by Andrew Freiburghouse
There comes a time in every CRM software implementation when the question arises: is this stuff working? Here are three measuring sticks to answer that question.
CRM software sales is a field that possesses some of the best sales people in the world. Commissions can be lucrative, the need is there in the marketplace, and the future looks bright. However, the success of a CRM salesperson or the overall growth of the CRM industry should never be taken as an indication that a particular CRM application at a particular company is actually working and worthwhile.
In order to verify that CRM is working in a specific case, here are three good tests.
1. The Sales Force Actually Uses the CRM Application
CRM software, like any software, means that employees should learn new systems. It's natural that change may be resisted by some employees who are used to doing things their own way, the old way, or some combination thereof. Without a doubt, management must sometimes push CRM until it can roll of its own momentum.
Nevertheless, there comes a time in many CRM software implementations where it's obvious that the sales force does not like and is not using the CRM software. Notice this lack of use. And take it as a sign. A Gartner Group study found that 42 percent of CRM licenses purchased were not even installed. As CRM systems have developed, that number has likely declined. Still, CRM use lags behind CRM purchasing.
2. Customer Relationships Are Getting Better
It's called "Customer Relationship Management" software for a reason, right? But in many cases, that is wrong. On the contrary, some CRM applications--or, rather, their misuse--may actually damage customer relationships.
For example, a CRM application that is heavy on the contact may offend customers who want a less constant, more transactional relationship. For such a customer, the repeated sending of email updates, newsletters, and product offerings can be an unwelcome annoyance.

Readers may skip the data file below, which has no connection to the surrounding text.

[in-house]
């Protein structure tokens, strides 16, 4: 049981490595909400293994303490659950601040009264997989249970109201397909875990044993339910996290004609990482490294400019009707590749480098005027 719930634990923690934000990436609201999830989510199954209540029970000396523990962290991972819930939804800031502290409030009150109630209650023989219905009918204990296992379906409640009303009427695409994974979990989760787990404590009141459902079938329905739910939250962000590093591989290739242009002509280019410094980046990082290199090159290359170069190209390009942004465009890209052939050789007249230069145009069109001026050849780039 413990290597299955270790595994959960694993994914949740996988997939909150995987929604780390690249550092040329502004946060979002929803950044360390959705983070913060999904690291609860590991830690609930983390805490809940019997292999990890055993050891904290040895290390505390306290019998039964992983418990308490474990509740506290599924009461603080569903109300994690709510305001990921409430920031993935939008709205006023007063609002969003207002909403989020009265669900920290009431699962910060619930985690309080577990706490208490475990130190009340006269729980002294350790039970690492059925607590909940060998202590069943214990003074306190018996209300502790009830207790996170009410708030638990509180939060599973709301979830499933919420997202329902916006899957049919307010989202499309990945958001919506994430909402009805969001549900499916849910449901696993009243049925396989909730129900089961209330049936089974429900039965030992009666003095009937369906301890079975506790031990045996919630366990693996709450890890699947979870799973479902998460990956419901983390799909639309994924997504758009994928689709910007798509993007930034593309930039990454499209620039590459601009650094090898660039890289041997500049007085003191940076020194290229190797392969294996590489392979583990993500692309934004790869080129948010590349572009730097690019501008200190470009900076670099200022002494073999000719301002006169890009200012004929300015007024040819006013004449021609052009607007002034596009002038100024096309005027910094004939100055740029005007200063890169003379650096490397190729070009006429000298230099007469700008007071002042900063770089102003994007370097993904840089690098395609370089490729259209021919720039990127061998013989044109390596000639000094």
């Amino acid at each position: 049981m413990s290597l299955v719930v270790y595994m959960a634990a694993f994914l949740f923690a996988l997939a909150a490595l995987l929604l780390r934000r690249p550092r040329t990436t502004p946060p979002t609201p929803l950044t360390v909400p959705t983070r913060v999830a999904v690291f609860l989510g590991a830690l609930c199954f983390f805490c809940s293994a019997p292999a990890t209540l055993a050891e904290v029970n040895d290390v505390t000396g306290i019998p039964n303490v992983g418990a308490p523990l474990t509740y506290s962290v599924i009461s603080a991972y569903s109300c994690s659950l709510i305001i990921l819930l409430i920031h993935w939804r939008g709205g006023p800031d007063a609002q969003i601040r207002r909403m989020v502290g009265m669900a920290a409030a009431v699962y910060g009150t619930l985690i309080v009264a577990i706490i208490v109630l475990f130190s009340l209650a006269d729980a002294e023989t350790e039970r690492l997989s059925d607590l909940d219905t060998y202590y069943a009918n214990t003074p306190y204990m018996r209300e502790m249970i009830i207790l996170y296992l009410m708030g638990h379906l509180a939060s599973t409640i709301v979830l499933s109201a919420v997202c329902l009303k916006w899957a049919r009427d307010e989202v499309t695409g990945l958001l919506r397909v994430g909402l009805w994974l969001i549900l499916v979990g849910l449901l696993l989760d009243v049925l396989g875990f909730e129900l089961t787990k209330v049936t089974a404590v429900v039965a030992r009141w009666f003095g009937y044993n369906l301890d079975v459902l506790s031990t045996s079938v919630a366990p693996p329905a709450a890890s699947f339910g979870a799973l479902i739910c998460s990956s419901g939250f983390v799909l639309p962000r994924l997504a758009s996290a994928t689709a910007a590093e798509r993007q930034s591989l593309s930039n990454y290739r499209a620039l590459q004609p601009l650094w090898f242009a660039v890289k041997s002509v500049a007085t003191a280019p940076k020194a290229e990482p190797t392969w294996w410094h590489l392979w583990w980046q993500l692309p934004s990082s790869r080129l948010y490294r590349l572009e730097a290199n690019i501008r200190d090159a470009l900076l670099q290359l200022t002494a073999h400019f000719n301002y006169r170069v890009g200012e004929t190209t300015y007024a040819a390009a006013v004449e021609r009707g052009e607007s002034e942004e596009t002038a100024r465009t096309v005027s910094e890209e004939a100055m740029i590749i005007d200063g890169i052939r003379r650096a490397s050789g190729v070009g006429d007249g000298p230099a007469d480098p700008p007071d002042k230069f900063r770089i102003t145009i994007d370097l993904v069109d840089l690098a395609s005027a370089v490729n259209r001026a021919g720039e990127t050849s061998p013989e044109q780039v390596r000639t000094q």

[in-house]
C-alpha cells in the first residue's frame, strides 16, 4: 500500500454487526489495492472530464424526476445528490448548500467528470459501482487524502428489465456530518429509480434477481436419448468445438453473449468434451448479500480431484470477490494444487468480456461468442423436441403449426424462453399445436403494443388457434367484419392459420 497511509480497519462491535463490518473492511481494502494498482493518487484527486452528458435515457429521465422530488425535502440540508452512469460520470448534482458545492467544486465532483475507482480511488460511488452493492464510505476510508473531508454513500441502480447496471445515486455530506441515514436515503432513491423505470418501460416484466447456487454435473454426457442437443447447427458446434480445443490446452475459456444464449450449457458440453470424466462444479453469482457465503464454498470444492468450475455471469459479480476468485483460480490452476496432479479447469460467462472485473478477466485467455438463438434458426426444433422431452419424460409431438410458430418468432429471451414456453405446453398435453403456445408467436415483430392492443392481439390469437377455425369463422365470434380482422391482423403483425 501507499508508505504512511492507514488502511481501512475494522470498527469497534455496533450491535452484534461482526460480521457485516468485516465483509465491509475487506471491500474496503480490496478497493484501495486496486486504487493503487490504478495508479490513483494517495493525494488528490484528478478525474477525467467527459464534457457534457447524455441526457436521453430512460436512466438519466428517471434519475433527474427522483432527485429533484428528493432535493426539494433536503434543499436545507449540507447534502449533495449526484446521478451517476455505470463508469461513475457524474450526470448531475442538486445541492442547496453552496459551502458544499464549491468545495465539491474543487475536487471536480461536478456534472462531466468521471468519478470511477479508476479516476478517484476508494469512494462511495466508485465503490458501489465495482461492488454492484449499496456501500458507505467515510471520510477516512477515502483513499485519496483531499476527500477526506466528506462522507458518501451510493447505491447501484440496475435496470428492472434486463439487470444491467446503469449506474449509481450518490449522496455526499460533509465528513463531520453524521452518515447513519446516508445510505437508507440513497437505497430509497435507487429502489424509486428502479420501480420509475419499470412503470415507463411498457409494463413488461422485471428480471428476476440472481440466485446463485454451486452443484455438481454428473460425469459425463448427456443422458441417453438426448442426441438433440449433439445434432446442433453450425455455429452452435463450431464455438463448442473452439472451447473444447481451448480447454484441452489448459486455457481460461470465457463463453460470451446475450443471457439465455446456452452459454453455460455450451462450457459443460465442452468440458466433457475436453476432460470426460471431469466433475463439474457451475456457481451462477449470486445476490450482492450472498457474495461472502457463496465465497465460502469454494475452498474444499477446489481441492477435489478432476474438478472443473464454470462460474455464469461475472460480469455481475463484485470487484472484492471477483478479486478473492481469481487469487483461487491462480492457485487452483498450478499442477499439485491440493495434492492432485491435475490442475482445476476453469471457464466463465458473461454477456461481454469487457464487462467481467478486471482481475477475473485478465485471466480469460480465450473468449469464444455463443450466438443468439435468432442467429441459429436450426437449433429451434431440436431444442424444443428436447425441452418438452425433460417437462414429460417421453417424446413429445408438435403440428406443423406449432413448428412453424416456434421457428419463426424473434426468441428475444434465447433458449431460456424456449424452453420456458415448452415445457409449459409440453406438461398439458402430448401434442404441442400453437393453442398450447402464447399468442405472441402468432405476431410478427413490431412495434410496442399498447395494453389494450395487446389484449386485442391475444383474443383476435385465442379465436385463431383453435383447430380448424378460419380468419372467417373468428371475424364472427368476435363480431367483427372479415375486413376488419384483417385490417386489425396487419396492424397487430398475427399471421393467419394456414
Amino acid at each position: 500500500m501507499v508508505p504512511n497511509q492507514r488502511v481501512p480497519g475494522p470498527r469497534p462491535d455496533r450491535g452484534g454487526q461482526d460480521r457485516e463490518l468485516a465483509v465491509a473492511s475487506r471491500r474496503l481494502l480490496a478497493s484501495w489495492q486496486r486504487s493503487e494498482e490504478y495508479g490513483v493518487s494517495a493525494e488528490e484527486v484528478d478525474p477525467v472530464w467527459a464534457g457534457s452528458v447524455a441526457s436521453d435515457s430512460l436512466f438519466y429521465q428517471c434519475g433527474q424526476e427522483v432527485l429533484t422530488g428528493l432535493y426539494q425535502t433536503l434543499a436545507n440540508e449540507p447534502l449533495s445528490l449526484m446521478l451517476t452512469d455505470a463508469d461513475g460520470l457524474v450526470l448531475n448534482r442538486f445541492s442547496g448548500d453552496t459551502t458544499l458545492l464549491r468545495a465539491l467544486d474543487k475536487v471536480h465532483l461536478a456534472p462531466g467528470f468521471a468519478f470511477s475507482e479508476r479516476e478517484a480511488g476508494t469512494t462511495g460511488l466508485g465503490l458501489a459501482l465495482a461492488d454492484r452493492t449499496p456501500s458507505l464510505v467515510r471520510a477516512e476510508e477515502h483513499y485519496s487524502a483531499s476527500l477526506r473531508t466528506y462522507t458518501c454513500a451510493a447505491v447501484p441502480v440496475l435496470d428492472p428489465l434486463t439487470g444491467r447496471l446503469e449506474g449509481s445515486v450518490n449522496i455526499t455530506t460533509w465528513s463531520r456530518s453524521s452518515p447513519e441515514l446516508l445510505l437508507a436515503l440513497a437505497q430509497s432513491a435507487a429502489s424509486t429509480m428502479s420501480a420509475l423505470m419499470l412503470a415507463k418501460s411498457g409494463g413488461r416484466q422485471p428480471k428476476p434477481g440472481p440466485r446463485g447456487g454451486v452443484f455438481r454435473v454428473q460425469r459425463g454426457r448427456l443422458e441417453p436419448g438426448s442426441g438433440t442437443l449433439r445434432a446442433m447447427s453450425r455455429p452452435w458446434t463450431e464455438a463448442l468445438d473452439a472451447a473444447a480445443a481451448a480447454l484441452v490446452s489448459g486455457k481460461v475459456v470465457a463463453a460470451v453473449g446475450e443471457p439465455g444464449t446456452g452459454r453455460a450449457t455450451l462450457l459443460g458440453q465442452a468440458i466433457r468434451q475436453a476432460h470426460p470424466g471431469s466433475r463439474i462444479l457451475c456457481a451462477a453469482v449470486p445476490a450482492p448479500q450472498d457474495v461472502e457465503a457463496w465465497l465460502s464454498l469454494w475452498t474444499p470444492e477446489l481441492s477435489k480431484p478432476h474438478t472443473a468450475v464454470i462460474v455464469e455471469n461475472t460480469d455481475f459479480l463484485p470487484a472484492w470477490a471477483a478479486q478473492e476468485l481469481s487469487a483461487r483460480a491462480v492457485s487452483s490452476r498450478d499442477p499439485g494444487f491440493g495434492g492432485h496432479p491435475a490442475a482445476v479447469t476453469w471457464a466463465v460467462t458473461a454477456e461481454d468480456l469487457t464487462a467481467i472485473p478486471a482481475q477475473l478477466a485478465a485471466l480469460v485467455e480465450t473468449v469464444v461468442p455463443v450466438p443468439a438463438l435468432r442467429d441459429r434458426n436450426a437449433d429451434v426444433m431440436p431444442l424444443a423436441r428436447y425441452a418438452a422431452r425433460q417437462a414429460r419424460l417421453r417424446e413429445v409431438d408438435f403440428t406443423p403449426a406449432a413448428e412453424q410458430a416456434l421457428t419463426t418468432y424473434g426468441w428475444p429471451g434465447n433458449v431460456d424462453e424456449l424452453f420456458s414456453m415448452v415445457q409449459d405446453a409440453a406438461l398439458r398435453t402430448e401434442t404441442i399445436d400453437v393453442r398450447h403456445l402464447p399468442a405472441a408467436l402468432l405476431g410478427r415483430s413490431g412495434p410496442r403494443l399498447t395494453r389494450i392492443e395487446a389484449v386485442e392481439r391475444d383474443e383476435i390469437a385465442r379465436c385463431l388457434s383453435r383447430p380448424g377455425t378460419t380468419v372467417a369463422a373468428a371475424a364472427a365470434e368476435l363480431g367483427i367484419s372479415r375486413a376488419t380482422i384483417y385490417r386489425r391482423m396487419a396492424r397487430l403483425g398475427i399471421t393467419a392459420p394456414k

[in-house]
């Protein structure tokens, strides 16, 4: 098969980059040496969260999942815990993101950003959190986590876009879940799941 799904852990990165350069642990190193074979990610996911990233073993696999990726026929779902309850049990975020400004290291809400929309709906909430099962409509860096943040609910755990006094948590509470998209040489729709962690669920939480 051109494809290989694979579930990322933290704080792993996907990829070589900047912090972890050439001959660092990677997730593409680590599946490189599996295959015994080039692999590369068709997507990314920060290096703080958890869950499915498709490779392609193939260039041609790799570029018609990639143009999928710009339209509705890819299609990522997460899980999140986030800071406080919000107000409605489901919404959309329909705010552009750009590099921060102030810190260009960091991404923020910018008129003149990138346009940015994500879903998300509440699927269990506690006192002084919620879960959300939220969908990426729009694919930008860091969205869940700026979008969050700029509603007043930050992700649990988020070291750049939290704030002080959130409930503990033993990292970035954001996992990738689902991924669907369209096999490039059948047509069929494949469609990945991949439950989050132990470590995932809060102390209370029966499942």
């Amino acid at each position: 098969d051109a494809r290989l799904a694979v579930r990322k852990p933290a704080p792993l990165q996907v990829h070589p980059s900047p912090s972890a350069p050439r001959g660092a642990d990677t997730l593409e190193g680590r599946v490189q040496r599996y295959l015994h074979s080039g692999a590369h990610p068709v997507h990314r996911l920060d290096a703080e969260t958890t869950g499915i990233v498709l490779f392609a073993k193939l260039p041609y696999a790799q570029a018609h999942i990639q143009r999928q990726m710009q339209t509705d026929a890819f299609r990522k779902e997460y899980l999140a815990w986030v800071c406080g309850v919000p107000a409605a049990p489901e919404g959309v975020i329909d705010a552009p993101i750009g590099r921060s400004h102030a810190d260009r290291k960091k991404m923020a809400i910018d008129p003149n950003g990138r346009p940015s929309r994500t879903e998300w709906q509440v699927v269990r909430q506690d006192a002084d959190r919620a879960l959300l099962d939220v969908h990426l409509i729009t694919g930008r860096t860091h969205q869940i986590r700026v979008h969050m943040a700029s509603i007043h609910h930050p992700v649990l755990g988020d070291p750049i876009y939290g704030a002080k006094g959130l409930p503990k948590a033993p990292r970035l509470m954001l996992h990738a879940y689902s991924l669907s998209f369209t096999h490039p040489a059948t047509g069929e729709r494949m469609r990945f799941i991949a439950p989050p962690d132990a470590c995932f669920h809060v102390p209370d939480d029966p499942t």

It is a shame when a CRM system destroys relationships it was meant to enhance.
3. Sales Being Generated? It's a Yes or No Question
There is something to be said for improving sales processes and making a sales force more efficient. But these things to be said are not as loud as the thing said by more sales. The correlation between a new CRM application and more sales is not one-to-one, but a connection should be visible.
Often, a CRM application that is working may generate more sales from both existing customers and as a result of more attention being paid to customers that are not yet ready to buy but are thinking about it. The glory of a good CRM system is the ability to monitor and interact with all customers in a meaningful way, whether they're longtime accounts or some random guy who came from the Web site.
Specific CRM tools, such as power dialers, seek to exploit the mass marketing function of CRM. Other CRM tools, such as the emerging social networking aspects of CRM, are much more focused on maintaining and deepening existing relationships.
All CRM that is working, though, works to produce more sales.
Andrew Freiburghouse is a writer and a businessman. As a partner at Los Angeles tax preparation firm Pronto Income Tax of California, Inc., Andrew has advised thousands of clients on a variety of financial matters.